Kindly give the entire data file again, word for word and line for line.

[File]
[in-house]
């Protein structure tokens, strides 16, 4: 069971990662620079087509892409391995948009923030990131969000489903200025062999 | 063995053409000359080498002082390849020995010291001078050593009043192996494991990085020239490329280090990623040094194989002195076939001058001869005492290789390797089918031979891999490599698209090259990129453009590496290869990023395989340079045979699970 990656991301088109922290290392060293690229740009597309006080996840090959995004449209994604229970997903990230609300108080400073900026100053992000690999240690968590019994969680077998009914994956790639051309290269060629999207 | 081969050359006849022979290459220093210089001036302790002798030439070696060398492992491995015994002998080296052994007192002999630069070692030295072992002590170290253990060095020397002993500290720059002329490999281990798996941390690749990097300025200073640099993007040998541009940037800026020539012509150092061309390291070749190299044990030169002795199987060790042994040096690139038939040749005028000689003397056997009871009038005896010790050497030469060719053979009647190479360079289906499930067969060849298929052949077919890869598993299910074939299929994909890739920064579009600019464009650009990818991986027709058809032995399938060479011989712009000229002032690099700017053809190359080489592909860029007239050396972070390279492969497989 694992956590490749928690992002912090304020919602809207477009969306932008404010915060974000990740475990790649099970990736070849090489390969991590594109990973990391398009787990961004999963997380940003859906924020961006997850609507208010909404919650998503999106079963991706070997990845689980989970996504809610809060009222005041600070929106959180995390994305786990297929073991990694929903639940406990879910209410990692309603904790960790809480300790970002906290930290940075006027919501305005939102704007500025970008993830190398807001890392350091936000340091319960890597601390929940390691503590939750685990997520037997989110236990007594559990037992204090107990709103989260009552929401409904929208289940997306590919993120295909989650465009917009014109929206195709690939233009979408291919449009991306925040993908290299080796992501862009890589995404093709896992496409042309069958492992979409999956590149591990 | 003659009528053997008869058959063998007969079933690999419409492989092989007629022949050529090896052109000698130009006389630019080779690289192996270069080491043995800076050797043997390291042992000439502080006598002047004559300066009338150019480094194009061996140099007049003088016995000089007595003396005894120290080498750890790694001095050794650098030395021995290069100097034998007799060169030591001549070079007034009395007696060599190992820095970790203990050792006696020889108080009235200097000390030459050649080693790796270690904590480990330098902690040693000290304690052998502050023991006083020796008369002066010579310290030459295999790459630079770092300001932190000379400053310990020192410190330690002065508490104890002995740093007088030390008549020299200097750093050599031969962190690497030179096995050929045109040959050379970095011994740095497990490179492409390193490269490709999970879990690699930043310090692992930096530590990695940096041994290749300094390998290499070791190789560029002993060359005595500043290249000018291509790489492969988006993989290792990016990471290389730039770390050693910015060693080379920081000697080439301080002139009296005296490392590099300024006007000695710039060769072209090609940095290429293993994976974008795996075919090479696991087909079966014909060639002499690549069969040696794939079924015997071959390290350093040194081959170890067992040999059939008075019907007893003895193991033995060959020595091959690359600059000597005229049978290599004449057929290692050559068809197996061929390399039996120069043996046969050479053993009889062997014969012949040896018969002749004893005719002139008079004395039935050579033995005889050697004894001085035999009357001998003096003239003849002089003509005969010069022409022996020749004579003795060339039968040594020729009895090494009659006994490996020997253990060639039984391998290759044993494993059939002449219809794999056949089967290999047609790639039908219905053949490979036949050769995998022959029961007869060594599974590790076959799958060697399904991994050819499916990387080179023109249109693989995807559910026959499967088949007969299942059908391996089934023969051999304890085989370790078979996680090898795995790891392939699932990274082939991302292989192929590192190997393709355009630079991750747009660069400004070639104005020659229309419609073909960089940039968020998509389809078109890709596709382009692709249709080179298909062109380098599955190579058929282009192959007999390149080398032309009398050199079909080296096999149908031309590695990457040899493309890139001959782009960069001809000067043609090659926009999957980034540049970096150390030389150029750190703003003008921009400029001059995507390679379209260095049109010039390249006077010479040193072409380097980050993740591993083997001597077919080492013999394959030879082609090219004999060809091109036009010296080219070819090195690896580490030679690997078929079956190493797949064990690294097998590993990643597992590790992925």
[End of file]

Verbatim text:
[in-house]
């Protein structure tokens, strides 16, 4: 069971990662620079087509892409391995948009923030990131969000489903200025062999 | 063995053409000359080498002082390849020995010291001078050593009043192996494991990085020239490329280090990623040094194989002195076939001058001869005492290789390797089918031979891999490599698209090259990129453009590496290869990023395989340079045979699970 990656991301088109922290290392060293690229740009597309006080996840090959995004449209994604229970997903990230609300108080400073900026100053992000690999240690968590019994969680077998009914994956790639051309290269060629999207 | 081969050359006849022979290459220093210089001036302790002798030439070696060398492992491995015994002998080296052994007192002999630069070692030295072992002590170290253990060095020397002993500290720059002329490999281990798996941390690749990097300025200073640099993007040998541009940037800026020539012509150092061309390291070749190299044990030169002795199987060790042994040096690139038939040749005028000689003397056997009871009038005896010790050497030469060719053979009647190479360079289906499930067969060849298929052949077919890869598993299910074939299929994909890739920064579009600019464009650009990818991986027709058809032995399938060479011989712009000229002032690099700017053809190359080489592909860029007239050396972070390279492969497989 694992956590490749928690992002912090304020919602809207477009969306932008404010915060974000990740475990790649099970990736070849090489390969991590594109990973990391398009787990961004999963997380940003859906924020961006997850609507208010909404919650998503999106079963991706070997990845689980989970996504809610809060009222005041600070929106959180995390994305786990297929073991990694929903639940406990879910209410990692309603904790960790809480300790970002906290930290940075006027919501305005939102704007500025970008993830190398807001890392350091936000340091319960890597601390929940390691503590939750685990997520037997989110236990007594559990037992204090107990709103989260009552929401409904929208289940997306590919993120295909989650465009917009014109929206195709690939233009979408291919449009991306925040993908290299080796992501862009890589995404093709896992496409042309069958492992979409999956590149591990 | 003659009528053997008869058959063998007969079933690999419409492989092989007629022949050529090896052109000698130009006389630019080779690289192996270069080491043995800076050797043997390291042992000439502080006598002047004559300066009338150019480094194009061996140099007049003088016995000089007595003396005894120290080498750890790694001095050794650098030395021995290069100097034998007799060169030591001549070079007034009395007696060599190992820095970790203990050792006696020889108080009235200097000390030459050649080693790796270690904590480990330098902690040693000290304690052998502050023991006083020796008369002066010579310290030459295999790459630079770092300001932190000379400053310990020192410190330690002065508490104890002995740093007088030390008549020299200097750093050599031969962190690497030179096995050929045109040959050379970095011994740095497990490179492409390193490269490709999970879990690699930043310090692992930096530590990695940096041994290749300094390998290499070791190789560029002993060359005595500043290249000018291509790489492969988006993989290792990016990471290389730039770390050693910015060693080379920081000697080439301080002139009296005296490392590099300024006007000695710039060769072209090609940095290429293993994976974008795996075919090479696991087909079966014909060639002499690549069969040696794939079924015997071959390290350093040194081959170890067992040999059939008075019907007893003895193991033995060959020595091959690359600059000597005229049978290599004449057929290692050559068809197996061929390399039996120069043996046969050479053993009889062997014969012949040896018969002749004893005719002139008079004395039935050579033995005889050697004894001085035999009357001998003096003239003849002089003509005969010069022409022996020749004579003795060339039968040594020729009895090494009659006994490996020997253990060639039984391998290759044993494993059939002449219809794999056949089967290999047609790639039908219905053949490979036949050769995998022959029961007869060594599974590790076959799958060697399904991994050819499916990387080179023109249109693989995807559910026959499967088949007969299942059908391996089934023969051999304890085989370790078979996680090898795995790891392939699932990274082939991302292989192929590192190997393709355009630079991750747009660069400004070639104005020659229309419609073909960089940039968020998509389809078109890709596709382009692709249709080179298909062109380098599955190579058929282009192959007999390149080398032309009398050199079909080296096999149908031309590695990457040899493309890139001959782009960069001809000067043609090659926009999957980034540049970096150390030389150029750190703003003008921009400029001059995507390679379209260095049109010039390249006077010479040193072409380097980050993740591993083997001597077919080492013999394959030879082609090219004999060809091109036009010296080219070819090195690896580490030679690997078929079956190493797949064990690294097998590993990643597992590790992925």